3. UK eyes CPTPP as Brexit turns toxic

The UK says it is considering accession to the CPTPP - but will Brexit prove too much of an obstacle? Photo: Lynn Grieveson.

Amidst the flurry of ministerial resignations and appointments, the UK’s announcement that it is formally considering joining the CPTPP trade deal was easy to miss. Sam Sachdeva reports on the significance of the announcement, and the obstacles in the way.

As England prepare to take on Croatia in the World Cup semi-final, it’s hard to tell who will end up with more own goals - the 2018 Russia tournament or the British Government.

British Prime Minister Theresa May’s announcement that her Cabinet had approved a negotiating plan at the Prime Minister’s Chequers country house has led to a number of resignations from hard Brexiteers who believe the proposal is too soft, including Brexit Secretary David Davis and Foreign Secretary Boris Johnson.

Given the turmoil, it was easy to miss a trade announcement that could have ramifications for New Zealand.

Speaking in the House of Commons about the Chequers meeting, May said Cabinet had agreed to “consider seeking accession” to the 11-nation CPTPP trade deal.

In response to a further question from a Conservative MP about the decision, she said International Trade Secretary Liam Fox had been championing the chance to join the CPTPP since he came into office, while Australian Prime Minister Malcolm Turnbull had welcomed the UK’s interest.

May’s announcement is in some ways unsurprising, given Fox’s previous advocacy: in January, he told Bloomberg it would be “foolish not to look at all the potential” of the CPTPP.

New Zealand officials have also been supportive in the past of the UK joining the deal, with the world’s fifth-largest economy attractive in its own right and as a possible lure for other big nations like China and India.

'Soft Brexit' a problem for CPTPP deal

Former trade negotiator Charles Finny , a partner at Saunders Unsworth, said the possibility had been talked about widely in Wellington trade policy circles.

However, Finny said there were a number of obstacles to the UK coming on board, including its inability to negotiate trade deals with any countries until after it formally left the EU in March 2019.

On top of that, the terms of the soft Brexit advanced by May would make any negotiations difficult, he said, pointing to the border between the Republic of Ireland and Northern Ireland.

“Let’s say [the UK] do join the CPTPP and we have full free trade in agriculture: a whole lot cheaper Australian and New Zealand products will show up in supermarkets in Northern Ireland, then everyone from the south will drive up to buy their groceries - it just won’t work.”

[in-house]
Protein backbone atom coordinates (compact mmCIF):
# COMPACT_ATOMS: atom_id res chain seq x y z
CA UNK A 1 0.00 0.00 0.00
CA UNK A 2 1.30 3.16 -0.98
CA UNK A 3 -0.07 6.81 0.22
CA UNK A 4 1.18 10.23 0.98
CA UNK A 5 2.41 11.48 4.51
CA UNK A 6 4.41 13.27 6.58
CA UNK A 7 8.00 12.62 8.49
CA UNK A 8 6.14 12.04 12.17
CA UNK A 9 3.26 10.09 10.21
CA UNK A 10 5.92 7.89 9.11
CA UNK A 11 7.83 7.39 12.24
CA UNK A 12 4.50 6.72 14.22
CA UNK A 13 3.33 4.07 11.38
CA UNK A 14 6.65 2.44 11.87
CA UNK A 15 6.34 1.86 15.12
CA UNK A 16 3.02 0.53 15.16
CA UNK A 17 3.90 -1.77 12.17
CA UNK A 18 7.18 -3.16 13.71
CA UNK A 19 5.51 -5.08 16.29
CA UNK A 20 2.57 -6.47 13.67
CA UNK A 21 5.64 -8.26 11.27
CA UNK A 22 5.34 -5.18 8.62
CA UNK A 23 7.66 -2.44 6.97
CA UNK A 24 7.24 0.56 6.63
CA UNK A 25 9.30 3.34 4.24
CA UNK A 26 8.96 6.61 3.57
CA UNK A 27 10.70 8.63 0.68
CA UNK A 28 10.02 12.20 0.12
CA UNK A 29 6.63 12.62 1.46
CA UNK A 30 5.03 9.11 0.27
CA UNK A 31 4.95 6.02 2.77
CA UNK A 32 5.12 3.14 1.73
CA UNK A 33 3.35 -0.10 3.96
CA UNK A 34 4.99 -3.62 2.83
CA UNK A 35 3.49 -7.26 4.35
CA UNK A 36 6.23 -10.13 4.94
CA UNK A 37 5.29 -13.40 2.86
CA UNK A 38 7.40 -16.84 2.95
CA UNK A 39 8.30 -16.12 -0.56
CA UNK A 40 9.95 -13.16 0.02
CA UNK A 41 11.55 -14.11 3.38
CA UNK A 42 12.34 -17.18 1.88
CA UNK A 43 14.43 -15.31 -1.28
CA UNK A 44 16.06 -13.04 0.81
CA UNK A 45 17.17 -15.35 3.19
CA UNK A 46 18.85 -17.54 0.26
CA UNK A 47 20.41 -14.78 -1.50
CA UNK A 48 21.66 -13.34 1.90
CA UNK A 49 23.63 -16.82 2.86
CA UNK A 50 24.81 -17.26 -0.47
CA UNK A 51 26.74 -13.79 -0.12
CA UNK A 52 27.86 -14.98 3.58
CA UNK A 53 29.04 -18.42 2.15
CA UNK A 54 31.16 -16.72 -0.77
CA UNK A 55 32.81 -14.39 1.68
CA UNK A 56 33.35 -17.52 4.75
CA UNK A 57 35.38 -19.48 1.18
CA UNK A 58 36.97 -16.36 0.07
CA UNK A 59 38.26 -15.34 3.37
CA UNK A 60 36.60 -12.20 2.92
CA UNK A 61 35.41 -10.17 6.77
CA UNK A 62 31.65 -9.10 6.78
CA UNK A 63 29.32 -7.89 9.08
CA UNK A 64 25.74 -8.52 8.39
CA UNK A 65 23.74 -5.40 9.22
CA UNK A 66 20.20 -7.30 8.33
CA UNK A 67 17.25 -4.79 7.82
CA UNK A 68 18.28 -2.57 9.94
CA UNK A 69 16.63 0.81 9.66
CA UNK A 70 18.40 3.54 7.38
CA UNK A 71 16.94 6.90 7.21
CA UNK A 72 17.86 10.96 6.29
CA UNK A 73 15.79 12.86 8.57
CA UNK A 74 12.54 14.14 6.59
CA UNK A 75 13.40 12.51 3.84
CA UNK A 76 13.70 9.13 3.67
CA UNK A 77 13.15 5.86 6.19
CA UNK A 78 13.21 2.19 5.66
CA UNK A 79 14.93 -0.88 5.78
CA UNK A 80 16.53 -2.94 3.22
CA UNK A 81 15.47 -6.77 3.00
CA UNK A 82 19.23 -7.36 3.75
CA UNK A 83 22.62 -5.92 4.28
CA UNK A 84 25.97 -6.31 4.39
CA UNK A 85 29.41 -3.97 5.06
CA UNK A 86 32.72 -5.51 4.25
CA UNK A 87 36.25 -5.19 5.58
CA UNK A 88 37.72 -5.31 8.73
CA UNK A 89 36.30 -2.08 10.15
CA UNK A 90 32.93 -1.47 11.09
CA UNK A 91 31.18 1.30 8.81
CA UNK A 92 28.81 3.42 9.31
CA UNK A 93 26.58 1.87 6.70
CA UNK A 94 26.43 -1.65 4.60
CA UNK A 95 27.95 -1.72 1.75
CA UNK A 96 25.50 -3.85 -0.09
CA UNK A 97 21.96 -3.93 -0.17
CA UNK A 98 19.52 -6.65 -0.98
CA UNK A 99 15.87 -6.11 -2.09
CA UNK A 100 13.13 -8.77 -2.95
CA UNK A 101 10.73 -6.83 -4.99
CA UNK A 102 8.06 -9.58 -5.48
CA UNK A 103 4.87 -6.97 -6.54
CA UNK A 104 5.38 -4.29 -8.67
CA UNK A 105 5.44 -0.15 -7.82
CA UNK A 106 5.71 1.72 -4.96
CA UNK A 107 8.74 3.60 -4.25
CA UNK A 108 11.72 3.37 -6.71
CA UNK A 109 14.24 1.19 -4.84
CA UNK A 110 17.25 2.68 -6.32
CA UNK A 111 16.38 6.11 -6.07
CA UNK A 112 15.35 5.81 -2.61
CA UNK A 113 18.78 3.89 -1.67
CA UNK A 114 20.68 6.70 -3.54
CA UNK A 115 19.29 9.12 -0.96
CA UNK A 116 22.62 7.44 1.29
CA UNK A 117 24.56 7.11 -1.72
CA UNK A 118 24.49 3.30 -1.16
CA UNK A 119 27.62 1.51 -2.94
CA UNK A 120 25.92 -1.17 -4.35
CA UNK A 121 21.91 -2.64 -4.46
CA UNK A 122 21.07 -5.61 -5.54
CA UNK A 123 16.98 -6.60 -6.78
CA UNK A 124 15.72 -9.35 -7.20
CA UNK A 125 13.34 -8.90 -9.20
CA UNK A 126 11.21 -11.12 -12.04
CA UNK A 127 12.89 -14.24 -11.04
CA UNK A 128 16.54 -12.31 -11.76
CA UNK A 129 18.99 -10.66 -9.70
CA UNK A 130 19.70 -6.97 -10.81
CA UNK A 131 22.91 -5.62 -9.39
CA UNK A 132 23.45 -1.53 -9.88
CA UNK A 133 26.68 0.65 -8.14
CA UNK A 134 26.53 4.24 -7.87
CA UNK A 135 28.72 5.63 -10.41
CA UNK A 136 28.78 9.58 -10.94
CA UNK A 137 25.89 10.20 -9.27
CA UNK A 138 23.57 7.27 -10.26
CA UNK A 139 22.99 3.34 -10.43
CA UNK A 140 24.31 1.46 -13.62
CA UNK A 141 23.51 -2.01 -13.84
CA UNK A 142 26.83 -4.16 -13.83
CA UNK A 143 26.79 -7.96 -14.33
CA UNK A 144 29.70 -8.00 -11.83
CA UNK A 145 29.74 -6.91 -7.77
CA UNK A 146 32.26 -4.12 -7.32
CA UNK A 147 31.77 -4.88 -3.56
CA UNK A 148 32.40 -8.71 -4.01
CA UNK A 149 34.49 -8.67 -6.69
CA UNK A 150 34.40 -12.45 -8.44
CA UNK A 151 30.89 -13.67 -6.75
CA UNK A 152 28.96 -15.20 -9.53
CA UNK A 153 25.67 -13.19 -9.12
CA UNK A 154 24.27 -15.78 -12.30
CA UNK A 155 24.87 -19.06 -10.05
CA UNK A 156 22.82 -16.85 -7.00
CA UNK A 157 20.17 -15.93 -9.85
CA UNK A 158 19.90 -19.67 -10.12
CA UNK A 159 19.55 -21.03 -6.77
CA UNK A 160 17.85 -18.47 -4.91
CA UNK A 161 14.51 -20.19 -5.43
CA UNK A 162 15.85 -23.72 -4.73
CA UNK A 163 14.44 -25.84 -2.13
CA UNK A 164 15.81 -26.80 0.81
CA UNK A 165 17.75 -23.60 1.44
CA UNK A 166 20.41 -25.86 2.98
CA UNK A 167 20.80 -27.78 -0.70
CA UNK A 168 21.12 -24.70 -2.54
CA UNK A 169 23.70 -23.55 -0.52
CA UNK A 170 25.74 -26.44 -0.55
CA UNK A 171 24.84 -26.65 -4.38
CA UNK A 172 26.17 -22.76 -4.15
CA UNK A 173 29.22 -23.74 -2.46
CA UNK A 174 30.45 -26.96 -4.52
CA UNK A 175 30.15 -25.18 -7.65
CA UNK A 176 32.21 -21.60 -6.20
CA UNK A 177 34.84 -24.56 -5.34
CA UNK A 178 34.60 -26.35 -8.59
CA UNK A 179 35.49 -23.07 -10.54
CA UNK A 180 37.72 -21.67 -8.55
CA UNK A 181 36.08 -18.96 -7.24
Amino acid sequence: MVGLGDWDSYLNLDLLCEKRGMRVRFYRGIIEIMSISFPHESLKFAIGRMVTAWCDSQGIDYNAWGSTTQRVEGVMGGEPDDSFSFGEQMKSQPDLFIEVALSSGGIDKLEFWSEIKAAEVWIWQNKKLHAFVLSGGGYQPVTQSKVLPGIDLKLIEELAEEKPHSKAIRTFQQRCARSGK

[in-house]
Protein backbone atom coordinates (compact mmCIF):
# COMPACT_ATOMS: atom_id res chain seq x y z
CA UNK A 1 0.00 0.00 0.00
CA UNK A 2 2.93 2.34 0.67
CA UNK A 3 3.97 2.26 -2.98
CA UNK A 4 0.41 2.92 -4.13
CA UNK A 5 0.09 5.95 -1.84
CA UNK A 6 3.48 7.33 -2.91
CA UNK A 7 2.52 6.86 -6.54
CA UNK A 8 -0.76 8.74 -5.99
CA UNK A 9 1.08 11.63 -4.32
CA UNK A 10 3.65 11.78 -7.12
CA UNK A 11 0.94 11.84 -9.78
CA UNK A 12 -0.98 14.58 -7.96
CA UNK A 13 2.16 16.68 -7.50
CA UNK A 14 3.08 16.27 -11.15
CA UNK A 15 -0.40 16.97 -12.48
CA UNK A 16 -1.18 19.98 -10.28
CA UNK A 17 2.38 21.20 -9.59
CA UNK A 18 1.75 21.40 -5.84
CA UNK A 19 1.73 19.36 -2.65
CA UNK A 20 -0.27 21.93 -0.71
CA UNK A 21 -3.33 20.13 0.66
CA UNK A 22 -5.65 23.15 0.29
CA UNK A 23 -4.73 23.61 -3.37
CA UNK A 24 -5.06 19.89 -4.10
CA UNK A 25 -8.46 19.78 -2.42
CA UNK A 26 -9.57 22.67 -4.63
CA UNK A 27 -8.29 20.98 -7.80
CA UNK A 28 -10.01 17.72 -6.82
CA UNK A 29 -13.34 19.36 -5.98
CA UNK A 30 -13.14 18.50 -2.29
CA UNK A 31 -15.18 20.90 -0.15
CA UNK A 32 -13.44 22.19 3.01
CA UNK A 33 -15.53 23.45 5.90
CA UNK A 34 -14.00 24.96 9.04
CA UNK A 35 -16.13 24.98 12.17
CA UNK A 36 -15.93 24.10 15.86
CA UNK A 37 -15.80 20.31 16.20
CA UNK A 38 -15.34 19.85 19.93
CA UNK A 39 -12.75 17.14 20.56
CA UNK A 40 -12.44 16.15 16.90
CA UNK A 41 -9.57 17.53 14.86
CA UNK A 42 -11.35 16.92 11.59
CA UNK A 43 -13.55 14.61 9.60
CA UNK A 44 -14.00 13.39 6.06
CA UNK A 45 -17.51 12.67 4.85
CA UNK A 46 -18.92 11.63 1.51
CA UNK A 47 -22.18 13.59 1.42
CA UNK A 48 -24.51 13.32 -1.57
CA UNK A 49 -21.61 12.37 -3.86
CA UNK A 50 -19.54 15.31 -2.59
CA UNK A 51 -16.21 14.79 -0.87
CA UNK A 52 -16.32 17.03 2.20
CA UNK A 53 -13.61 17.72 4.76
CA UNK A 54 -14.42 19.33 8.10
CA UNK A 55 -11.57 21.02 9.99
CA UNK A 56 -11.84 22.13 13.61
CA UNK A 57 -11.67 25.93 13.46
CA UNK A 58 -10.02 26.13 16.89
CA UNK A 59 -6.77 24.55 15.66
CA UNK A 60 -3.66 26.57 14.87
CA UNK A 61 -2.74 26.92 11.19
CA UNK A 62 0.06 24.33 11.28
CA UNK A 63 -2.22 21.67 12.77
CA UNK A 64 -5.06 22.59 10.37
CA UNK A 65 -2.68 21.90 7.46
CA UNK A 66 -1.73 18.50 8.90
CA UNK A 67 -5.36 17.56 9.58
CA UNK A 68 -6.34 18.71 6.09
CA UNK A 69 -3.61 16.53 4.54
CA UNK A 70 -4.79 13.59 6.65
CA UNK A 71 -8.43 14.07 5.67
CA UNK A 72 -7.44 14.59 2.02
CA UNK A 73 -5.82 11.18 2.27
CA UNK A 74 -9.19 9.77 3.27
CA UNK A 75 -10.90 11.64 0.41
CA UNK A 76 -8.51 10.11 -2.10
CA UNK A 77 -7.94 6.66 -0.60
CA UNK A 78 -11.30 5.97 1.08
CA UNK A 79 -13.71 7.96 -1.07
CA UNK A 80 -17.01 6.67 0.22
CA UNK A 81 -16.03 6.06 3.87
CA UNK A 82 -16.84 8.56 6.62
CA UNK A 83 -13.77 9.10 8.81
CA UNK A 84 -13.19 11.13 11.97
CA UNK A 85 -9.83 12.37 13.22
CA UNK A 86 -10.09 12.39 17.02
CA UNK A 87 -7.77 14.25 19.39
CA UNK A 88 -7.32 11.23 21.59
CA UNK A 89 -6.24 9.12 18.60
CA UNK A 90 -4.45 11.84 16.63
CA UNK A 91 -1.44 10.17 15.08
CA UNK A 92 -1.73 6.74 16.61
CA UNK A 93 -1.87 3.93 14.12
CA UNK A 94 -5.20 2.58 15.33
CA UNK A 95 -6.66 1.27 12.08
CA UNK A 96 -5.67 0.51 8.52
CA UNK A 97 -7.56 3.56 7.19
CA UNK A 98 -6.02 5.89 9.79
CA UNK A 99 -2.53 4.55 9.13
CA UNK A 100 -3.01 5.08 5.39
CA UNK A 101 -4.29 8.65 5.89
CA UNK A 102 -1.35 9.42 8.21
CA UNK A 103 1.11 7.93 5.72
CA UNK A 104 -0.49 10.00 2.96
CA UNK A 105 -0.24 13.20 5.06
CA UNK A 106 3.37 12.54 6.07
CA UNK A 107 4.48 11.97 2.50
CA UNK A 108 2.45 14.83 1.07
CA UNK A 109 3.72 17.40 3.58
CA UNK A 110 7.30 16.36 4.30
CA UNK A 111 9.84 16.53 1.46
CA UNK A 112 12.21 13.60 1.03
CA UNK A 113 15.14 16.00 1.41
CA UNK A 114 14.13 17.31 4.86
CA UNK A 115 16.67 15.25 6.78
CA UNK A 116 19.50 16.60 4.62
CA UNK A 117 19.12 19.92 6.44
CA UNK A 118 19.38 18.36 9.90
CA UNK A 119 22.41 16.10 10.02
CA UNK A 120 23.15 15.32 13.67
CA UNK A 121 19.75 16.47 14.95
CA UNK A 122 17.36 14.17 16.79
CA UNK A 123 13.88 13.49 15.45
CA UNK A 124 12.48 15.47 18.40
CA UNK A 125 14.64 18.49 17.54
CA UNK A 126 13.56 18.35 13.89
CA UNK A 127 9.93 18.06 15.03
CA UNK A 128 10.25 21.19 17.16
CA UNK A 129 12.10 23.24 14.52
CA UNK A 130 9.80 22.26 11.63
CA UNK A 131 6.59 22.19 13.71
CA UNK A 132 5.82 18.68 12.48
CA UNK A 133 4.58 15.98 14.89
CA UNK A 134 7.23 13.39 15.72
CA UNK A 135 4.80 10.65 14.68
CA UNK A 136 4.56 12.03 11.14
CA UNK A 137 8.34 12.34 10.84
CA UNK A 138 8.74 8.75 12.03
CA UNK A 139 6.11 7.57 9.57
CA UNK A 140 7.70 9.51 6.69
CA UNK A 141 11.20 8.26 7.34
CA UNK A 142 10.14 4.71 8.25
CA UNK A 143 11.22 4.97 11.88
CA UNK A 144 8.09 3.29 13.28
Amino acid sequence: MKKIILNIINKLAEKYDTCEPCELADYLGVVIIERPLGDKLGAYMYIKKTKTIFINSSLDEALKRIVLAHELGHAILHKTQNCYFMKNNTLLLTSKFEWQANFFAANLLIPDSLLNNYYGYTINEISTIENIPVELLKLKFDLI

Finny said it was possible May wanted to tout the CPTPP as a “big-ticket agreement” which the Brexiteers, strong advocates of the country’s ability to negotiate its own deals separate from the EU, could get behind.

However, given the political turmoil in the UK, it was difficult to know whether the Chequers agreement would become a formal negotiating point with the EU given a possible leadership contest.

Even if the UK was to join the CPTPP, Finny said we would still have to negotiate bilaterally in terms of market access as we had with all the other members of the deal.

There were arguments both ways as to whether a bilateral agreement or CPTPP membership would provide a better deal for New Zealand with the UK, he said.

“Obviously there are more people involved in TPP and it might be easier to sell trade-offs because of that wider benefit, but then if there’s negotiating bilaterally with New Zealand there’s a traditional market argument and the fact we’re relatively small in size, so if you open in full to us it wouldn’t be necessarily as risky for UK agriculture...

"I assume we’ll continue to be promiscuous about these negotiations: we’ll try everything with almost everyone.”

Acting Prime Minister Winston Peters told Newsroom that May’s announcement was a validation of the work that the Government had put into renegotiating controversial aspects of the CPTPP.

“It’s a pretty exciting affirmation of the correctness of the amended deal...because there’s no way that the Brexiteers would have been signing up to the old deal.”

Asked about the potential impediments to the UK joining the trade deal under a soft Brexit scenario, Peters said: “I think what you're seeing in terms of UK politics right now is the difference between a soft and a hard Brexit, and we don’t know where they’re going to land.”

He declined to comment on which option would be better for New Zealand, although added it was “not hard to work out”.